Toft: General History
For a summary of the history of Toft,
go to the History page of the
Toft Village website.
Toft is a small village in the south of Cambridgeshire, approximately 6 miles west of the City of Cambridge; the parish is intersected by the Greenwich Meridian. In the 2001 census Toft had 219 households and a population of 583. The name 'Toft' is derived from an old Viking word meaning "curtilage," or "homestead". Toft was listed in Domesday Book of 1086 (as Tofth) then having a population of about 193.
About The Toft Historical Society (THS)
THS is dedicated to recording and preserving the history of the village of Toft, Cambridgeshire, UK.
THS has a fine collection of old maps, photographs of people and places going back more than a century, videos and audio interviews with Toft residents who generously share their memories of life in the village many years ago.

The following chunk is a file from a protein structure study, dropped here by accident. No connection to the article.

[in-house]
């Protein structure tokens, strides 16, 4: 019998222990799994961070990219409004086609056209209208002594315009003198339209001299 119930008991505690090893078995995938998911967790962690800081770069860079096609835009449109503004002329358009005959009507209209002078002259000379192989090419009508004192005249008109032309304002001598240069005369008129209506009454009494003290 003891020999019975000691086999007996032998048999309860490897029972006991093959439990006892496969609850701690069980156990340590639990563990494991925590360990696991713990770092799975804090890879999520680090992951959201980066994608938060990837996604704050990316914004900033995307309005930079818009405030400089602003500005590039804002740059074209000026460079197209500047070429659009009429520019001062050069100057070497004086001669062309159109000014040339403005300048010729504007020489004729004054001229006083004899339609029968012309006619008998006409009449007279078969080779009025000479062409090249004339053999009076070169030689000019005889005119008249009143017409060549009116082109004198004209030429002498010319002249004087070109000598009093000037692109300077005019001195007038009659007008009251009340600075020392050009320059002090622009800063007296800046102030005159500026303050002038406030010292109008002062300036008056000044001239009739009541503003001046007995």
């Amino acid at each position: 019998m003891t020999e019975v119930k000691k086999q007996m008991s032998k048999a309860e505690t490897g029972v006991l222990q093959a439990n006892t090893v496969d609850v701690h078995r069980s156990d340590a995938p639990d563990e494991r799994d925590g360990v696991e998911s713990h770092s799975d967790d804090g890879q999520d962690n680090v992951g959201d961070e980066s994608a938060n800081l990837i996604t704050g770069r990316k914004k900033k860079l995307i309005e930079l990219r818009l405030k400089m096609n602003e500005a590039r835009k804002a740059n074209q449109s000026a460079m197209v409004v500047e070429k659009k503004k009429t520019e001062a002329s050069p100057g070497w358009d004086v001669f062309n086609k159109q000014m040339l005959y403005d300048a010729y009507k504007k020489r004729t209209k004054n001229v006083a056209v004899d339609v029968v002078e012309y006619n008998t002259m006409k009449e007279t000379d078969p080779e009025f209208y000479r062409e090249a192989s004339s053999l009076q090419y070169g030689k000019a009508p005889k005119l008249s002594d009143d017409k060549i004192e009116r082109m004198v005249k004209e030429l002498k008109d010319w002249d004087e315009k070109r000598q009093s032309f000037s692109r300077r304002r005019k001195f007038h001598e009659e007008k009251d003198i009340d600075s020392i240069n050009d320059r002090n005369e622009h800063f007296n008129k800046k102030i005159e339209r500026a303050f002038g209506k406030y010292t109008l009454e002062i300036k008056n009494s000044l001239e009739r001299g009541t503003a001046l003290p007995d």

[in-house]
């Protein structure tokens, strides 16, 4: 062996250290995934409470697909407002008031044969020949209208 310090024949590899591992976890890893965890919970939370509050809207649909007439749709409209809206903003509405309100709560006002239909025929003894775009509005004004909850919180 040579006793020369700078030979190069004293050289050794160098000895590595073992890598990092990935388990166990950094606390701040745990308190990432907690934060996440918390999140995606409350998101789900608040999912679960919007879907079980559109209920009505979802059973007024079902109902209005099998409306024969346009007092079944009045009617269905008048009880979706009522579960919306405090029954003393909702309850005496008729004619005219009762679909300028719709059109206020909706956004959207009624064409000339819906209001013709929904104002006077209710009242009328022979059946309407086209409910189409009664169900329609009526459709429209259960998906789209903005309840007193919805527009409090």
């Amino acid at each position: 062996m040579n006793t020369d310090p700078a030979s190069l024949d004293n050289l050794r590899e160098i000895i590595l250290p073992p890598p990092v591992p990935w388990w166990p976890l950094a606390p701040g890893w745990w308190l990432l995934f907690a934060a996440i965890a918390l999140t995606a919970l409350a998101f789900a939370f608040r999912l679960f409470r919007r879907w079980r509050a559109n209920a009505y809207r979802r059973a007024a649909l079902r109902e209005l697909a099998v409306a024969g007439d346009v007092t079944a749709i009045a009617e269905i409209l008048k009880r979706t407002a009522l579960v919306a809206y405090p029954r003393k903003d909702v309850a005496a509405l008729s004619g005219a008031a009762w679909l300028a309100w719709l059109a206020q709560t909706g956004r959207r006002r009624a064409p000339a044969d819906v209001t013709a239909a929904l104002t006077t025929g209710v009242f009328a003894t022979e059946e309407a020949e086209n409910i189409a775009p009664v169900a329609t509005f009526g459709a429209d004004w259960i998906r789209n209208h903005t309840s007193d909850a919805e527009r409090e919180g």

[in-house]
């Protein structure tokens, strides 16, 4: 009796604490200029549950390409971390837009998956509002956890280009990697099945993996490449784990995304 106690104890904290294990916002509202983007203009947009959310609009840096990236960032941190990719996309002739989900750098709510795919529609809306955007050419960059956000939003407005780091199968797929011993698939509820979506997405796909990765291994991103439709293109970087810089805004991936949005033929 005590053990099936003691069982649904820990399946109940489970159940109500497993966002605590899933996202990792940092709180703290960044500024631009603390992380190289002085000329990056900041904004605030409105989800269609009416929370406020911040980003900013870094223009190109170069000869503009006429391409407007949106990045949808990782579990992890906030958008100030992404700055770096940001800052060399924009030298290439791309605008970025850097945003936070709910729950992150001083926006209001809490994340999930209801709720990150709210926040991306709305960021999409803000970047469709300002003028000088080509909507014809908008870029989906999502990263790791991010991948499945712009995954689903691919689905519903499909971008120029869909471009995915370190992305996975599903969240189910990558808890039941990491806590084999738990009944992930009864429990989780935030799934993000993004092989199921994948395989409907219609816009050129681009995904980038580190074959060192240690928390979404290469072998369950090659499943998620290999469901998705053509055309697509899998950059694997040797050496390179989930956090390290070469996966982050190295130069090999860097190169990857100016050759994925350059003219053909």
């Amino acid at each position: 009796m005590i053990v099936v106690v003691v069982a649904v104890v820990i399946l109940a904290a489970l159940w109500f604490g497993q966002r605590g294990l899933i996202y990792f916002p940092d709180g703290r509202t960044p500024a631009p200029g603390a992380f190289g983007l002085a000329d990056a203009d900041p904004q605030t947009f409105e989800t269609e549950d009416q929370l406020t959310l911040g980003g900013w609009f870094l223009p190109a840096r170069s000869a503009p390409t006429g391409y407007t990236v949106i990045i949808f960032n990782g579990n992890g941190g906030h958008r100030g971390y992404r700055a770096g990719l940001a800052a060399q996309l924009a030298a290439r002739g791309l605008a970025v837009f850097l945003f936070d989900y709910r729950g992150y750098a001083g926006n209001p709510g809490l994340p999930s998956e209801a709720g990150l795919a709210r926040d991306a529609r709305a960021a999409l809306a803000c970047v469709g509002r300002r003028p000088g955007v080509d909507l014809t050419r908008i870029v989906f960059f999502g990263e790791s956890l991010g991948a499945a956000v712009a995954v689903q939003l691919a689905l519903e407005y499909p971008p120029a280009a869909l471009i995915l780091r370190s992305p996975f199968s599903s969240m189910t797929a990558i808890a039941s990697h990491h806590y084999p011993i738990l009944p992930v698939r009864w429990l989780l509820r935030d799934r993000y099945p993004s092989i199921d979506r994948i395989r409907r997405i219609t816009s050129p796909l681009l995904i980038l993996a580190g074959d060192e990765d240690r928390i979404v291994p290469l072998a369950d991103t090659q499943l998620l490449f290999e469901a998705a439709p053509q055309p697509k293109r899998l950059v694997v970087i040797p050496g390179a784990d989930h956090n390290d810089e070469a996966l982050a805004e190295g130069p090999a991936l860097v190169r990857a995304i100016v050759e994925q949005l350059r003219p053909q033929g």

THS holds a biennial exhibition, always on a different theme.
Meetings are held informally three or four times a year. All Toft residents, past and present, are welcome to join. Just contact us.
Other spellings that occurred in feudal manuscripts include Tosta, Thoft, Thofte and Topht. Maps over the centuries also variously show Tofte (1302, 1646, 1725, 1785), Toftes (1720), Tofft (1777).
From Walter Skeat’s The Place-names of Cambridgeshire. Cambridge, Printed for the Cambridge Antiquarian Society, 1901.
“Toft is a well-known word of Scandinavian origin; the usual sense is a cleared space for the site of a house; hence, a homestead. The Domesday Book has Tofth, owing to the fact that the Norman scribes frequently represented the English t (especially when final) by th; by which symbol they meant a strongly pronounced t, not the English th. Oddly enough, the spelling Thofte occurs in 1302, where it is the initial T that is thus treated.”
See also the Key to English Place Names
Toft Historical Society